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Dozens wounded, homes damaged in Ambon clash

Antara News - December 14, 2011

Ambon, Maluku – A flare-up of violence in the restive city of Ambon on Monday night left dozens of people injured and several homes badly damaged.

The incident stemmed from long-running animosity between residents of two neighborhoods separated by the Batu Gajah River, which boiled over at around 11 p.m. on Monday when the residents began trading insults and throwing fireworks at each other across the river.

Adj. Sr. Comr. J. Huwae, the Maluku Police spokesman, said a brawl then broke out as more incendiary devices were thrown, igniting several homes.

Riot personnel from the police's Mobile Brigade were deployed to the scene to break up the fight, he said, along with reinforcements from the army. They fired several warning shots in the air to disperse the residents.

Huwae said several people were injured, suffering bruises and lacerations from arrow shots, while one person sustained a gunshot wound to the chest.

"Eleven of the wounded people were taken to Al Fatah Hospital and four were taken to Sumber Hidup Hospital for a range of injuries," the spokesman said. "The gunshot victim is being treated at Dr. Haulussy General Hospital."

It was not immediately clear whether the victim, identified as 22-year-old Refelino Mahulete, was shot by security forces or by other residents. "After the brawl, we combed through the scene of the incident and found two Molotov cocktails, 20 arrows and a slingshot," Huwae said.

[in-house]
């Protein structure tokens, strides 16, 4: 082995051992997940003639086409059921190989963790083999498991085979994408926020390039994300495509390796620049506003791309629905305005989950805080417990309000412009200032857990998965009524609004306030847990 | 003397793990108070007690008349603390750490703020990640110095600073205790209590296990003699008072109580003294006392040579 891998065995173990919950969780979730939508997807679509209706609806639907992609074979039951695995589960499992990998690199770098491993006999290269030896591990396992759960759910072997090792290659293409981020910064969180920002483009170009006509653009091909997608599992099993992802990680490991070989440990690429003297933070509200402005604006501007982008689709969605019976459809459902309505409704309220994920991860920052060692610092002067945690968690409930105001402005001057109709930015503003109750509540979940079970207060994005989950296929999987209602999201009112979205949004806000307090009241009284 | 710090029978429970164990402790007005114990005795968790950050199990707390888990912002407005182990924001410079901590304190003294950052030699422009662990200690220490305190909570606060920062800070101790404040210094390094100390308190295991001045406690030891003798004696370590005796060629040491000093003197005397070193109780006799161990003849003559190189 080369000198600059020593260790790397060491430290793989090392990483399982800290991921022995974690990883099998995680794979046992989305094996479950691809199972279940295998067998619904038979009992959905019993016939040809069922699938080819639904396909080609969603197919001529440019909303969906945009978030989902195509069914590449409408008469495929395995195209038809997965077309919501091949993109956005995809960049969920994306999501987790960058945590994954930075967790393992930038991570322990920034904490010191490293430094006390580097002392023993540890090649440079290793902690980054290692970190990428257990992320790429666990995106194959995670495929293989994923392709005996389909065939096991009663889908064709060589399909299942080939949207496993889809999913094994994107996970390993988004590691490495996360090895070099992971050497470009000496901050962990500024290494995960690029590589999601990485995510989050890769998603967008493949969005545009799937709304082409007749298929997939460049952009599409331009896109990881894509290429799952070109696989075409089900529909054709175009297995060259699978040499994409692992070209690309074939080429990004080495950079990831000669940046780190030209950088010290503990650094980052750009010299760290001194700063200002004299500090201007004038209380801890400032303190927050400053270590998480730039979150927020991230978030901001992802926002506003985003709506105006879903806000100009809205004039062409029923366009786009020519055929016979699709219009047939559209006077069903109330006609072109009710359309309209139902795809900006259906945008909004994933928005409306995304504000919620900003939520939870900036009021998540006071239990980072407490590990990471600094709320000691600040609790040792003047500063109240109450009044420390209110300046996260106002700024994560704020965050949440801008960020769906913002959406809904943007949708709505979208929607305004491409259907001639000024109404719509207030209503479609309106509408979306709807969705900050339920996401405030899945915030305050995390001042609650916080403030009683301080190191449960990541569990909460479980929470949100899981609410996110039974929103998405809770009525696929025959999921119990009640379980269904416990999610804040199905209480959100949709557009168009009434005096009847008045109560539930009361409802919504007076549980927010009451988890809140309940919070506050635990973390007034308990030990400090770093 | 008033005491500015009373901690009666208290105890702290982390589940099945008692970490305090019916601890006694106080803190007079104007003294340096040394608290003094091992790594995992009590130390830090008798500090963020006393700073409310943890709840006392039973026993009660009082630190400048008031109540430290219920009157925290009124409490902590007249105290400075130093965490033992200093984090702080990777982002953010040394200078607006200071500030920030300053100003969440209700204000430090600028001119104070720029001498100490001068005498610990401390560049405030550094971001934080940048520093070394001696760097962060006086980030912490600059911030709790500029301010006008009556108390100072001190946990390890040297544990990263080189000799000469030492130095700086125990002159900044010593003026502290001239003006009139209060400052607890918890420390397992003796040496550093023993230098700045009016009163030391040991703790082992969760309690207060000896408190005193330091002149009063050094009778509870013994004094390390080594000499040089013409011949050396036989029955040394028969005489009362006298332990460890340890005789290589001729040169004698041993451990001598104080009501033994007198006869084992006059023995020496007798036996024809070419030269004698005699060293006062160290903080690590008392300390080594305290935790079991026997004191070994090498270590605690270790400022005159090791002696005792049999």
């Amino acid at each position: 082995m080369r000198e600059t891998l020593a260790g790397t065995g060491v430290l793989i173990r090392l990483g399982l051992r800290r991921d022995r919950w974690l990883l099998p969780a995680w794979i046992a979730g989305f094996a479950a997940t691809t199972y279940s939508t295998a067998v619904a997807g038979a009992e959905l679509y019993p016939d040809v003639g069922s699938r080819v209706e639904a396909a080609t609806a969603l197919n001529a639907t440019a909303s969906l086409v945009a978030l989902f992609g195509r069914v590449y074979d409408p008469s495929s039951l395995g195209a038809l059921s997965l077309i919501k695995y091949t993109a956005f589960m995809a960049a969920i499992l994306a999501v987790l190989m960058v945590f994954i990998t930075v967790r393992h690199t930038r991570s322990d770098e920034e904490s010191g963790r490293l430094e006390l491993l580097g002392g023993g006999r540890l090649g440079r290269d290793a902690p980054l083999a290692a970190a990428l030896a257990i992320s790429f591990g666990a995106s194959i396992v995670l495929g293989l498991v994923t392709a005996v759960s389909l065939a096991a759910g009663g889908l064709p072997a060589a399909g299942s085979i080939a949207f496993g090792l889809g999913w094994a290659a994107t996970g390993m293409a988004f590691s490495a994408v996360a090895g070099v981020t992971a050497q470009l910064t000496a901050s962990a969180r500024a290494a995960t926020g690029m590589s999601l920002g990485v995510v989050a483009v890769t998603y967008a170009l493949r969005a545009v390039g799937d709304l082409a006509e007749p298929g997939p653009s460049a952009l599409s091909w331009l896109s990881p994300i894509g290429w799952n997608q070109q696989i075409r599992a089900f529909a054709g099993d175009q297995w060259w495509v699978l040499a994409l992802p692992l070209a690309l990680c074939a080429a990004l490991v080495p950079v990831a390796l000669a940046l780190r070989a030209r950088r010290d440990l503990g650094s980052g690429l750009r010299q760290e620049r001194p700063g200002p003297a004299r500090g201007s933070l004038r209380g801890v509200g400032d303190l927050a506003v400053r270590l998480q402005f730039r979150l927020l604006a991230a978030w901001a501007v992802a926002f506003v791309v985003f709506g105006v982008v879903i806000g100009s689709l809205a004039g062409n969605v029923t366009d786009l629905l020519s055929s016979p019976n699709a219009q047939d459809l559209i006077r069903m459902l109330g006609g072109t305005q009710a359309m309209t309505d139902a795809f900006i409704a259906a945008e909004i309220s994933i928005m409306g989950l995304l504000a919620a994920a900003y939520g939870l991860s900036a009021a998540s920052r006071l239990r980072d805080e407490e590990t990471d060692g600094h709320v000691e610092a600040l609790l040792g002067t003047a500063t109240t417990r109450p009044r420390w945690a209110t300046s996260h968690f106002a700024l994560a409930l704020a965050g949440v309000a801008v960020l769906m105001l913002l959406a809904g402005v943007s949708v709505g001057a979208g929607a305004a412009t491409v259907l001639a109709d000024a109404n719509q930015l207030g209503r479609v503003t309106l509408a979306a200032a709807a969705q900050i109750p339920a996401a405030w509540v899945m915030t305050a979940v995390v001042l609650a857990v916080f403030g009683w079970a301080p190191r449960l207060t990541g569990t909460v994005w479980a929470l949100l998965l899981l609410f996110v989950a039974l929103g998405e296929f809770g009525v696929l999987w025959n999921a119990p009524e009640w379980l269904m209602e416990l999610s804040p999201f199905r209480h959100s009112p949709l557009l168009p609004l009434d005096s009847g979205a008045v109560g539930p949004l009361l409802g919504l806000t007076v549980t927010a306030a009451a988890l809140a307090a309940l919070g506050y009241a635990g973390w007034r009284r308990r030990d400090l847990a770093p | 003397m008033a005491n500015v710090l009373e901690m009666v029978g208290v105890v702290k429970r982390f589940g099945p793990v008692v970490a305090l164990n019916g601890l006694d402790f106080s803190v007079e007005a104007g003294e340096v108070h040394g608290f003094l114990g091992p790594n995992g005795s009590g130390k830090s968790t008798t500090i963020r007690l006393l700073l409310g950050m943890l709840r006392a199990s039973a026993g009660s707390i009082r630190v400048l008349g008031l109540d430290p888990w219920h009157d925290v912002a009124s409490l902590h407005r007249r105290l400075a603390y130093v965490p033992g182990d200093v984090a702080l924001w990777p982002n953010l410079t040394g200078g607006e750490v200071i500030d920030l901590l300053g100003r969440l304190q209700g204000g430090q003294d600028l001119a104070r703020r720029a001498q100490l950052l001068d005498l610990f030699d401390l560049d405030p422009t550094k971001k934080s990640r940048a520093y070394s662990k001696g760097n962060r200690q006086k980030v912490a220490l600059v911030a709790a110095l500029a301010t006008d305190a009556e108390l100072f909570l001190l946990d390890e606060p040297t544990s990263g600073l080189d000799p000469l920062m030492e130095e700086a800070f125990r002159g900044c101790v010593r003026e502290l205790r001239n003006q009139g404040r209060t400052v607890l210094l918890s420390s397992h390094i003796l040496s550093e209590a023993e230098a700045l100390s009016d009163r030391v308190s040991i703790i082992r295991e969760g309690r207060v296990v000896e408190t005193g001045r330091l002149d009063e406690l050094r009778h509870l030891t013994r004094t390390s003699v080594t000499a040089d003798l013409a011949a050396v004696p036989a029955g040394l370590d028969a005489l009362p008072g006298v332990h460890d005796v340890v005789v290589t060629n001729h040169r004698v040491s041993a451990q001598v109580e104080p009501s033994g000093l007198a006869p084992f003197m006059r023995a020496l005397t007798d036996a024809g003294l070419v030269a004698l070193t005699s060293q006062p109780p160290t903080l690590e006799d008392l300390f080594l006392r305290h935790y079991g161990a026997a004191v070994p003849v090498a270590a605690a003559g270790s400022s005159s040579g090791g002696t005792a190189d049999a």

He added that although no firearms had been found, police were aware of their presence in the area and would carry out raids. No one has yet been arrested or named a suspect for sparking the brawl.

Adj. Sr. Comr. Soeharwiyono, the Ambon Police chief, said he believed the violence was connected to the massive rioting and arson that swept the city on Sept. 11 and left nine people dead. That earlier clash was itself a flare-up of long-simmering tensions between the city's Muslim and Christian communities.

Max Pentury, a member of the provincial legislature, said that while neighborhood brawls were common, the police should conduct a thorough investigation into why Monday's got out of hand.

"If this incident was deliberately provoked, then the police should identify and catch the perpetrators," he said. He urged police to intensify their routine raids for weapons, fireworks and other incendiary devices and also called for immediate reparations for those whose homes were damaged, warning that leaving that problem unresolved for long could trigger yet more unrest.

Namsa, the head of the Ambon social services agency, said households affected by the violence would get emergency supplies of food while officials surveyed the homes to determine the degree of damage and the cost of repairing them.

He added that his agency was still building new homes for some 600 families out of the 2,000 rendered homeless following the riot in September.